The experience of actual parents with actual Down syndrome is the best answer for those who say, “I could never do that.” They might not choose it, but when responsibility for someone with Down syndrome falls upon them, most people rise briskly to the occasion, and look back at the experience as positive and rewarding.
The five occupants of this 2008 Dodge Grand Caravan — my son, daughter-in-law, and three grandchildren — survived a head-on collision on the TransCanada Highway Thursday evening. I offer the following details in hopes that other families will find it helpful to understand the factors that decisively improved their chances of survival.
Shortly before 5 p.m, August 26, my family was westbound on Route 105 in Lexington, Nova Scotia, just north of the Canso Causeway, when a severe rain squall hit the area. Daughter-in-law Jenn had just slowed down when an eastbound car apparently hydroplaned and spun across the centerline into their path.
Grandson Jacob, age 6, suffered a broken femur. The others — Jenn, my son Silas, Jacob’s twin brother Josh and sister Maggie, 8 — were badly bruised and badly shaken. Surgeons at the IWK-Grace Hospital in Halifax repaired Jacob’s leg Saturday. Doctors expect all to recover fully. We are grateful to them, and to the EMTs and volunteers who responded to the crash.
The driver and lone occupant of the other car, Marlene MacDonald of Port Hawkesbury and Washabuckt, died at the scene.
I offer my sincere sympathy to Ms. MacDonald’s daughters, grandchildren, and siblings. Events like this cause those affected to reflect on counterfactual alternatives; since Thursday, our family and friends have thought constantly of the MacDonald family’s suffering, and how easily it could have been ours. I am sorry for their loss.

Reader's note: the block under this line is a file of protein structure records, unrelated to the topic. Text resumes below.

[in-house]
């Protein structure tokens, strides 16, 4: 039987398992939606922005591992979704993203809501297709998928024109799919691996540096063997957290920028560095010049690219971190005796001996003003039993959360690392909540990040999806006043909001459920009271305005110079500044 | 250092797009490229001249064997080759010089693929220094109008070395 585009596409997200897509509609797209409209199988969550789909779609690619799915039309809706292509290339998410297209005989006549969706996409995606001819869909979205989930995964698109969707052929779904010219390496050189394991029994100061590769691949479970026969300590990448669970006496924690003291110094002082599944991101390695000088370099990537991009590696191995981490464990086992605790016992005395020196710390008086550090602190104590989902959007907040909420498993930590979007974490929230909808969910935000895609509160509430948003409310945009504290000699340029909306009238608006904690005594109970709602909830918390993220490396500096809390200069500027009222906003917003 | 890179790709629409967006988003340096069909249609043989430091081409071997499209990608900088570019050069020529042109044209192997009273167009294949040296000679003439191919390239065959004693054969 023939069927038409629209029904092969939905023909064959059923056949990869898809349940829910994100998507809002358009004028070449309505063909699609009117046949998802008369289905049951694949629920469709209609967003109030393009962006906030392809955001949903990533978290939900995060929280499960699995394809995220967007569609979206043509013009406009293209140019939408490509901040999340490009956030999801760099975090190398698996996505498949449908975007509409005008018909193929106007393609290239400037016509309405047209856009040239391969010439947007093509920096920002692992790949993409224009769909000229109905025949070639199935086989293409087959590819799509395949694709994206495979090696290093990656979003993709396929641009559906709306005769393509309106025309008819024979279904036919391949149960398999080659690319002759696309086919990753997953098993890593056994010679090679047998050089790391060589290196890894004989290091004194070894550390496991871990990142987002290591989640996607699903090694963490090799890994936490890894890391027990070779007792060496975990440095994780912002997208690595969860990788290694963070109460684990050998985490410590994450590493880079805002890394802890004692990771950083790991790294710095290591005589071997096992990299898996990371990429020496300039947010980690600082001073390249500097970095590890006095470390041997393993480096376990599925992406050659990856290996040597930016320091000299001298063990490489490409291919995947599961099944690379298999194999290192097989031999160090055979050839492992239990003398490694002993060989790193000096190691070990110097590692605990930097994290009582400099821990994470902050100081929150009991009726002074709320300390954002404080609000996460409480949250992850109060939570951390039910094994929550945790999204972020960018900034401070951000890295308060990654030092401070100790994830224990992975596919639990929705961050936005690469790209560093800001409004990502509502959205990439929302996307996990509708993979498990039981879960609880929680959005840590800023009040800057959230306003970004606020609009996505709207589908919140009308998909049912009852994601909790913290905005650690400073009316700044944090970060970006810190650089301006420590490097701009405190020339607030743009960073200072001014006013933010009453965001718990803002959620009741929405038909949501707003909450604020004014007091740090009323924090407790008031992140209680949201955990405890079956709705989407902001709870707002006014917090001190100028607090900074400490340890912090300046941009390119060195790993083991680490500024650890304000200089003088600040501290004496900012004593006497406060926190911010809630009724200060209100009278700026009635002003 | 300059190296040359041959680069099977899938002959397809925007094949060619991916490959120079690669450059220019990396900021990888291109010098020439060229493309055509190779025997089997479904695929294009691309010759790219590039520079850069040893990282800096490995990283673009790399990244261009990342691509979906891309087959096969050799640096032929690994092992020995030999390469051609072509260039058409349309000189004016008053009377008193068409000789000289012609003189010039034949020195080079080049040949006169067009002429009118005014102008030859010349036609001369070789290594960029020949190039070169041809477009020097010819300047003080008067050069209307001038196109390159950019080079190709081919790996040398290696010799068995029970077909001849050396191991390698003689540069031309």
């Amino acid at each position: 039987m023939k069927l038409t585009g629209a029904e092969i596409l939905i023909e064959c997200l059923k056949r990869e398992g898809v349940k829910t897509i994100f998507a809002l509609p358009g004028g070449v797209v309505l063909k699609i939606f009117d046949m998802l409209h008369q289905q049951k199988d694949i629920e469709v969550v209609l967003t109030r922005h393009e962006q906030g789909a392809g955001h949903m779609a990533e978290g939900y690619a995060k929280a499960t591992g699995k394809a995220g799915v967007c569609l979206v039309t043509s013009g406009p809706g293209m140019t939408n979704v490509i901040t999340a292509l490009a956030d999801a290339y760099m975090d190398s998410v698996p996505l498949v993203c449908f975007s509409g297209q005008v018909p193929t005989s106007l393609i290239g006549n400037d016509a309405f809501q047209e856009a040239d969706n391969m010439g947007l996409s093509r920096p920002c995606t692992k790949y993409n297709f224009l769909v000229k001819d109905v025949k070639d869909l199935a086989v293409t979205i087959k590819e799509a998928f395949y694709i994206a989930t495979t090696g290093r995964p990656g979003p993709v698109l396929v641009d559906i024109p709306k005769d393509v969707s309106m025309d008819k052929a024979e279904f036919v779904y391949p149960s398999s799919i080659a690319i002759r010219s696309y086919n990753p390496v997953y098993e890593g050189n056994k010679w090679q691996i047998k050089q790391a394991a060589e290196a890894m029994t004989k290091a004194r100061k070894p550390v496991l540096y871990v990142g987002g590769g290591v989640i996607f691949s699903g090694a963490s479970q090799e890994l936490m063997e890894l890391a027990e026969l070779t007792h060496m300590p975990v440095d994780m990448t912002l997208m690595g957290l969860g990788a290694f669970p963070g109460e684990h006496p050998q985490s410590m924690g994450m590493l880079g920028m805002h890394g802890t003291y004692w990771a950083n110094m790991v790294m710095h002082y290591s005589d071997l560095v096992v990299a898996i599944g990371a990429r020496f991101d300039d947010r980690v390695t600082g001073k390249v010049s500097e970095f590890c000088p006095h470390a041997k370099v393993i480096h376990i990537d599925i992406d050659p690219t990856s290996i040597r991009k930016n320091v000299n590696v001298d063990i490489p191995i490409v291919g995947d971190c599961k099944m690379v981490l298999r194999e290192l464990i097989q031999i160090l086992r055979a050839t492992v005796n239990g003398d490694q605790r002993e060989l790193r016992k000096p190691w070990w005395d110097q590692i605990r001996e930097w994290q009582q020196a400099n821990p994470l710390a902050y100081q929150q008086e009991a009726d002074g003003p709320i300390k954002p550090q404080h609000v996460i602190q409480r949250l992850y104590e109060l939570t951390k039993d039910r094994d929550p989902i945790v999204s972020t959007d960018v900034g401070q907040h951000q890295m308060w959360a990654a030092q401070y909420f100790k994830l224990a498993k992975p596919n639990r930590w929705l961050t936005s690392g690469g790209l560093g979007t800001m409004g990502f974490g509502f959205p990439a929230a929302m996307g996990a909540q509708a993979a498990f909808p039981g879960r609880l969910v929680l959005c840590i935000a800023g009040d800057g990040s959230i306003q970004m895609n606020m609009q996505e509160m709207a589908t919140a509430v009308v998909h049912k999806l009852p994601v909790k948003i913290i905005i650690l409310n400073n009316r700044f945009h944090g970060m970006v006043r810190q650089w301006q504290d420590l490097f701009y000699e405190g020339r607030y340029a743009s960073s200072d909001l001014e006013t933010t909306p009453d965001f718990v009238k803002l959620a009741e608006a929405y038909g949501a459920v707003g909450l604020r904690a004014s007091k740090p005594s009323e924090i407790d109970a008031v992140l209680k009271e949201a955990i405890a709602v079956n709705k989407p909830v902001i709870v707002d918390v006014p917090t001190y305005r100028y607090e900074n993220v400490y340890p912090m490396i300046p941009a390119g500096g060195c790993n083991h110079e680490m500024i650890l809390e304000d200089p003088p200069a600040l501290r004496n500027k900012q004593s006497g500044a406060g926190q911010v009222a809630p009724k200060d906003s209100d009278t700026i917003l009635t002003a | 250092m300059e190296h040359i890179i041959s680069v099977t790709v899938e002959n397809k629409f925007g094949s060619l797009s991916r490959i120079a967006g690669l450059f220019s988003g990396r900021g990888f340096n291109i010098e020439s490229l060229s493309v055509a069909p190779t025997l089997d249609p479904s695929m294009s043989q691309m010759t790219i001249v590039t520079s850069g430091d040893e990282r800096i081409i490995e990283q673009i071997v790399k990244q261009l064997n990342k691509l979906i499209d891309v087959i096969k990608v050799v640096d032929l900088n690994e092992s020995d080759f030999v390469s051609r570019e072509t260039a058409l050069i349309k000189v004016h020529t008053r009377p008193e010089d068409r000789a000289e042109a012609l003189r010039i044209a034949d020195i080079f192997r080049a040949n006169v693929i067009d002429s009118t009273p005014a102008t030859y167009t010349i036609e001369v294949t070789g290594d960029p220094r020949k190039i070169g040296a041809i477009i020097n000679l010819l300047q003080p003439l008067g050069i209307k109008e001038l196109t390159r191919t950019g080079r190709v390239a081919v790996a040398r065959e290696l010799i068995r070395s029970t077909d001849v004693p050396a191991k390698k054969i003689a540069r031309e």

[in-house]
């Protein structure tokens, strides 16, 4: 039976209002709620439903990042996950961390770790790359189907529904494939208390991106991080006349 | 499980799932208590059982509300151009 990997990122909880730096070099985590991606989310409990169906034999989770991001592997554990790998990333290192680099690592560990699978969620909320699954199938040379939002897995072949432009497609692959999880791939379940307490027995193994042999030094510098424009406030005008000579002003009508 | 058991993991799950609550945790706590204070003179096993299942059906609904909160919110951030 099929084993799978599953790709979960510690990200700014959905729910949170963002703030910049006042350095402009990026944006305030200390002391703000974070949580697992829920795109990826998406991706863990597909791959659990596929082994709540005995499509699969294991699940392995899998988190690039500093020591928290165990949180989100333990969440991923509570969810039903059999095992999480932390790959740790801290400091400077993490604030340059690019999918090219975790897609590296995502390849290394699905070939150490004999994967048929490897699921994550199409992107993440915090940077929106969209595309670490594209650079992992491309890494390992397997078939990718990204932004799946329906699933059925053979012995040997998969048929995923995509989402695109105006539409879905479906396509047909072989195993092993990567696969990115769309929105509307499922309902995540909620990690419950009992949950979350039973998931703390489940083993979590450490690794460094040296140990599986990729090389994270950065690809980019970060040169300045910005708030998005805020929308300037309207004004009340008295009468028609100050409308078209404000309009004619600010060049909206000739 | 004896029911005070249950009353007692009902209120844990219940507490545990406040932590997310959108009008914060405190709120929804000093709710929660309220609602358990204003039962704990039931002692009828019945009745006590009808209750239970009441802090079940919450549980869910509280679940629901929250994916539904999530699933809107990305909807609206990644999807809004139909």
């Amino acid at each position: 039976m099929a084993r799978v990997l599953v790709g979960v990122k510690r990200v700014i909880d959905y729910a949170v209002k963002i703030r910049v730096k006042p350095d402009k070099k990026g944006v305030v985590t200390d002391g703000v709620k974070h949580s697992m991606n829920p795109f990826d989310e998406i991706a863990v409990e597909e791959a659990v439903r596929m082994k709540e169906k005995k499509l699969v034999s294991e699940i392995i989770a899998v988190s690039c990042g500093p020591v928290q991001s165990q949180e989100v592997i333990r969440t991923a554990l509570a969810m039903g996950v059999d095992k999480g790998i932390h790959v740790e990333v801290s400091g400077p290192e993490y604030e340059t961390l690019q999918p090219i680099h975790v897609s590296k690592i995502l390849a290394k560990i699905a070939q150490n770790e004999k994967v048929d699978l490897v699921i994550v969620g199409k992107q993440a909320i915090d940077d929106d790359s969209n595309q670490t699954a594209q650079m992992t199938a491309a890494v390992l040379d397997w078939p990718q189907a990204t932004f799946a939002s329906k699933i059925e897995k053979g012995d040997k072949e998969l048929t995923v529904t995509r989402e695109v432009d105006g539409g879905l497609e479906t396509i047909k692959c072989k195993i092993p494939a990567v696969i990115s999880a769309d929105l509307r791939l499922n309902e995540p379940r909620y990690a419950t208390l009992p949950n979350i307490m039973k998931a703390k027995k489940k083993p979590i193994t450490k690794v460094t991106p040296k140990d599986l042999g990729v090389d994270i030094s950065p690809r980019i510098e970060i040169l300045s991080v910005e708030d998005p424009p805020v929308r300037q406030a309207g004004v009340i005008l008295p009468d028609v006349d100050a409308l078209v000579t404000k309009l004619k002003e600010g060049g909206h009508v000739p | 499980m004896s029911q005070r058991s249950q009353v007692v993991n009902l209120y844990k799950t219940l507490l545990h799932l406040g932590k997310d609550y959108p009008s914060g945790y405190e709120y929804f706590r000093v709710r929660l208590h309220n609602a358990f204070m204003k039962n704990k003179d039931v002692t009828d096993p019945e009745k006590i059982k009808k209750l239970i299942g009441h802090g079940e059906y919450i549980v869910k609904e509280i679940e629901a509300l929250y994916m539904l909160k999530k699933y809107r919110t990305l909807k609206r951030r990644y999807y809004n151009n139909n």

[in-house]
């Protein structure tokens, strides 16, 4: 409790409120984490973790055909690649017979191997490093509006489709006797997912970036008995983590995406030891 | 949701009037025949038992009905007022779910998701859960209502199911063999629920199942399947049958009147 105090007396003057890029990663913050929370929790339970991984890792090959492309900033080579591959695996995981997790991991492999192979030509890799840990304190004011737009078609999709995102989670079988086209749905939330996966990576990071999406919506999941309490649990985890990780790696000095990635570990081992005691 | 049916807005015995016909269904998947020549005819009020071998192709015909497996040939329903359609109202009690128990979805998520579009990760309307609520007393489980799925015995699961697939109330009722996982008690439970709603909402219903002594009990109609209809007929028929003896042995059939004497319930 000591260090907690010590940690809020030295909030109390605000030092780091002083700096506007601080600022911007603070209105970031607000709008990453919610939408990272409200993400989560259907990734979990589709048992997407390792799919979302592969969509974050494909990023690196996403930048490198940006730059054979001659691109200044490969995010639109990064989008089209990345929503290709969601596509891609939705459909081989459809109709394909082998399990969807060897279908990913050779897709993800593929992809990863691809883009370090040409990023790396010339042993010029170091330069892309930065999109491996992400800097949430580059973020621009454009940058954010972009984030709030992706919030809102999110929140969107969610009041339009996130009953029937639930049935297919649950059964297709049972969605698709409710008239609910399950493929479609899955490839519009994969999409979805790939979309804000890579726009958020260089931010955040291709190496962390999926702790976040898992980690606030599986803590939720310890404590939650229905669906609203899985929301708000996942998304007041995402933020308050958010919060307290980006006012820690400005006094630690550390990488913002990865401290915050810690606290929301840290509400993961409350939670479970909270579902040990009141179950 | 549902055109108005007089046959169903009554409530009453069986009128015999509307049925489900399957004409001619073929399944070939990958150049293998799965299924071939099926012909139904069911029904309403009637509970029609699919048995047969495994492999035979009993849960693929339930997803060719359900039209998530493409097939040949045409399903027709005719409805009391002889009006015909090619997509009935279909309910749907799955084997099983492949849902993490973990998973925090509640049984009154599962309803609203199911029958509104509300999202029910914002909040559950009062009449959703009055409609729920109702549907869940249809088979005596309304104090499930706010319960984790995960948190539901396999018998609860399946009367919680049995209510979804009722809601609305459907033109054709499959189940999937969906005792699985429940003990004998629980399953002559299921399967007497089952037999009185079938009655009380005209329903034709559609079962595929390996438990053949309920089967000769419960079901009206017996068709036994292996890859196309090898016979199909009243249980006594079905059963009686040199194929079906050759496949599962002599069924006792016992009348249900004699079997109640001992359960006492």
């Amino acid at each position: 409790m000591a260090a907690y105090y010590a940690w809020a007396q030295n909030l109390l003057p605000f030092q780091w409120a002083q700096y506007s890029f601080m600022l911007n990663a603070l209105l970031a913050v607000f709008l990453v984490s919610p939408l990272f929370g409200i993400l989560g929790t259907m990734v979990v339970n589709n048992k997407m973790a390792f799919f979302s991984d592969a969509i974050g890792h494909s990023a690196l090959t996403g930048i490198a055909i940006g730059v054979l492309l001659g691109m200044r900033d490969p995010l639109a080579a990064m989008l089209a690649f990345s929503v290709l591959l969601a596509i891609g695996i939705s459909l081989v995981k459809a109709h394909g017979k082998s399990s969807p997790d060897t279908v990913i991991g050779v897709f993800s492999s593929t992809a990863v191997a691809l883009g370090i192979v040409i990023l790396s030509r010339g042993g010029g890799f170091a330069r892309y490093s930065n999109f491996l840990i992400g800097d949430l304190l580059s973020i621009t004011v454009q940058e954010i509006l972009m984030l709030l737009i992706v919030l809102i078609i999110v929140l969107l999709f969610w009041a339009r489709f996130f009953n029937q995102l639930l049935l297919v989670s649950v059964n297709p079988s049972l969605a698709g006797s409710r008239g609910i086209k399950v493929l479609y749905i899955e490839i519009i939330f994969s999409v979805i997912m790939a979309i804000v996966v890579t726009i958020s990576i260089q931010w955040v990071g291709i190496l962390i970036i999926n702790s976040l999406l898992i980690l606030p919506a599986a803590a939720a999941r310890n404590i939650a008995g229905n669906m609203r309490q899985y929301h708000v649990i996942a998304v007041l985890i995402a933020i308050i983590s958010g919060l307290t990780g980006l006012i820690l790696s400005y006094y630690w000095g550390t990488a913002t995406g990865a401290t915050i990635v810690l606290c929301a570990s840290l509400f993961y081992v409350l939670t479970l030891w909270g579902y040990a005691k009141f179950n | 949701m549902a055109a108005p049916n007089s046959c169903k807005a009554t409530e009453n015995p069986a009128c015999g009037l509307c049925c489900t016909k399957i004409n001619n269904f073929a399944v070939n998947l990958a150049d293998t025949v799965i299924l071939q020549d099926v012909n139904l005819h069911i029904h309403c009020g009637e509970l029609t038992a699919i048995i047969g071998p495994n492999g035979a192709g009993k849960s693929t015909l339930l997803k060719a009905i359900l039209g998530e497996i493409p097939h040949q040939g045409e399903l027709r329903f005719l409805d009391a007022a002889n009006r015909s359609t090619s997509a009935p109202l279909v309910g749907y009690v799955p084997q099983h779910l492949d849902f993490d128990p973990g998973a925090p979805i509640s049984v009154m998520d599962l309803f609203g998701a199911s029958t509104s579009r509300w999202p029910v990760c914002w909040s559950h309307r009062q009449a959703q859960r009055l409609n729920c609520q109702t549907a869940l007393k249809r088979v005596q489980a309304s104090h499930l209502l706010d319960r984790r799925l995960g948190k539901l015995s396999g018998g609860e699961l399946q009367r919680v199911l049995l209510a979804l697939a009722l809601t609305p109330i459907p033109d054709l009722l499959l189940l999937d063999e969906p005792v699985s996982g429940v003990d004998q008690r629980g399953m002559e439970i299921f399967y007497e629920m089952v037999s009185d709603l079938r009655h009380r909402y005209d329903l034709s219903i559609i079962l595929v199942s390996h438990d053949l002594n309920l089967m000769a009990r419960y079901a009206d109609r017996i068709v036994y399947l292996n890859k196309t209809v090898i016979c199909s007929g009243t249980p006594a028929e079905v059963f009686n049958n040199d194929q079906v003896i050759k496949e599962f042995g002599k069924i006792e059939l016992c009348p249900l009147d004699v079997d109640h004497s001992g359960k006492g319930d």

Death and injuries in car crashes result not from a vehicle’s collision with another object but from what’s sometimes called the second collision — that of the occupants with the inside surfaces of the car. The second collision occurs a fraction of a second after the first.
Here are some of the factors that made the second collision survivable in my family’s case:
- Jenn reduced speed to reflect driving conditions, lessening the force of the subsequent impact.
- In response to legislation, insurance company pressures, and consumer demand, automobile manufacturers have made tremendous improvements in the crashworthiness of their cars over the last decade. Modern vehicles are better engineered to absorb and dissipate the force of sudden impacts while maintaining the integrity of the passenger compartment.
- Jenn and Silas drove a 2008 Dodge Grand Caravan equipped with front and side airbags. The Insurance Institute of Highway Safety gives this model a “good” rating (its highest) for “frontal offset” and “side impact” test results. You can check the crashworthiness of your car here.
- All the occupants were secured with optimal, industry-recommended safety equipment: the adults with standard lap-and-shoulder belts; the eight-year-old with a child’s safety booster seat held in place by a lap-and-shoulder belt; the six-year-olds by properly secured child safety seats appropriate to their size and weight.
The last point merits emphasis. For many families, child safety seats are expensive to purchase and tedious to install and use. After Thursday, the expense and inconvenience look pretty small to us, the benefits enormous.
Finally, a word of thanks to the numberless, nameless engineers, auto executives, safety advocates, insurance industry risk analysts, and legislators who helped my dear family survive.
Their survival is not a miracle. It is the result of considered steps by real people to improve highway safety.